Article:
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Publication numberUS4198648 A
Publication typeGrant
Application numberUS 05/902,965
Publication dateApr 15, 1980
Filing dateMay 4, 1978
Priority dateMay 15, 1977
Also published asUS4338618
Publication number05902965, 902965, US 4198648 A, US 4198648A, US-A-4198648, US4198648 A, US4198648A
InventorsJun-ichi Nishizawa
Original AssigneeZaidan Hojin Handotai Kenkyu Shinkokai
Export CitationBiBTeX, EndNote, RefMan
External Links: USPTO, USPTO Assignment, Espacenet
Integrated semiconductor device
US 4198648 A
Abstract
An integrated semiconductor device comprising: a first and a second static induction transistor each including a drain and a source, each having a first conductivity type, a current channel having the first conductivity type and located between the drain and the source, and a gate having a second conductivity type opposite to the first conductivity type and located adjacent to the current channel; and a third bipolar transistor including a collector and an emitter each having the second conductivity type, and a base having the first conductivity type and located between the collector and the emitter, the collector being connected to the gates of the first and second transistors and also to the drain of the second transistor, the source of the second transistor being connected to the source of the first transistor. The second transistor is operative for suppressing the occurrence of an unrequired excessive minority carrier injection in the first transistor.
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Claims(25)
What is claimed is:
1. An integrated semiconductor device comprising:
a first and a second static induction transistor and a third transistor, all of which being formed in a single common semiconductor body,
said first transistor including: a first semiconductor layer; a source having a first conductivity type and provided in said first semiconductor layer; a drain having said first conductivity type and provided in said first semiconductor layer; a current channel having said first conductivity type and provided in said first semiconductor layer between said drain and said source; and a gate having a second conductivity type opposite to said first conductivity type and provided adjacent to said current channel to define a boundary of said current channel, said first transistor serving as a driver transistor,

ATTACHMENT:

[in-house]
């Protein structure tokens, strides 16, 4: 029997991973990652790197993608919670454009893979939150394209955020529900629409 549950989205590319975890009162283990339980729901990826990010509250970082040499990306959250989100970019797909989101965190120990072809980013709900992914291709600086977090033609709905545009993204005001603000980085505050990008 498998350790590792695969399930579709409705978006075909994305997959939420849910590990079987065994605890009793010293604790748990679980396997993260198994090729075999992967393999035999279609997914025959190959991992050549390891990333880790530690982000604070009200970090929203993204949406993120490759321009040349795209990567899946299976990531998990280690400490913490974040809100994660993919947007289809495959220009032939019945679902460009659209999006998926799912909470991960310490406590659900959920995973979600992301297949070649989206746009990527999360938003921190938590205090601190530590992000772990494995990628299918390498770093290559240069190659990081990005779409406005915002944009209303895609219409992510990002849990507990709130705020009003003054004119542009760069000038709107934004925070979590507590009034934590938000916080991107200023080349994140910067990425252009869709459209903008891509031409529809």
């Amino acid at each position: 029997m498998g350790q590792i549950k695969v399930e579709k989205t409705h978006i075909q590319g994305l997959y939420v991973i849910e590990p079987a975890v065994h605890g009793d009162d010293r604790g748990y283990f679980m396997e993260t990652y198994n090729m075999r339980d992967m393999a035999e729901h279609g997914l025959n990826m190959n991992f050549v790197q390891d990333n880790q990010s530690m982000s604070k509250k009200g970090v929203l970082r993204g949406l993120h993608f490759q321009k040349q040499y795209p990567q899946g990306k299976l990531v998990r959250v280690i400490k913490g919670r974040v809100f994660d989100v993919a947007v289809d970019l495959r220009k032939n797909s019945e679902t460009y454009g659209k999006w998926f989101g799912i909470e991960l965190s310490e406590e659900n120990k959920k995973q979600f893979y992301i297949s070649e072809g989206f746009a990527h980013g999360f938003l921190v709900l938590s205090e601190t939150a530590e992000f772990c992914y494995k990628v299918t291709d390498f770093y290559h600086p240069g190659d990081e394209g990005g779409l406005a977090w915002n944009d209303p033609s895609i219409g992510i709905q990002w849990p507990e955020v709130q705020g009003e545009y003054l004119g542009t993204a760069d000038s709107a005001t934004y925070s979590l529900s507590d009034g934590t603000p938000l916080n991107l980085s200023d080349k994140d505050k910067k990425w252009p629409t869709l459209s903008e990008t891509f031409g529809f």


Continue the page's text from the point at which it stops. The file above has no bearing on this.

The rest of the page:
said second transistor including: a second semiconductor layer; a source having said first conductivity type and provided in said second semiconductor layer; a drain having said first conductivity type and provided in said second semiconductor layer; a current channel having said first conductivity type and provided in said second semiconductor layer between this drain and this source; and a gate having second conductivity type and located adjacent to this current channel to define a boundary of this current channel, said second transistor serving as a bypath transistor for excess gate current of said first transistor,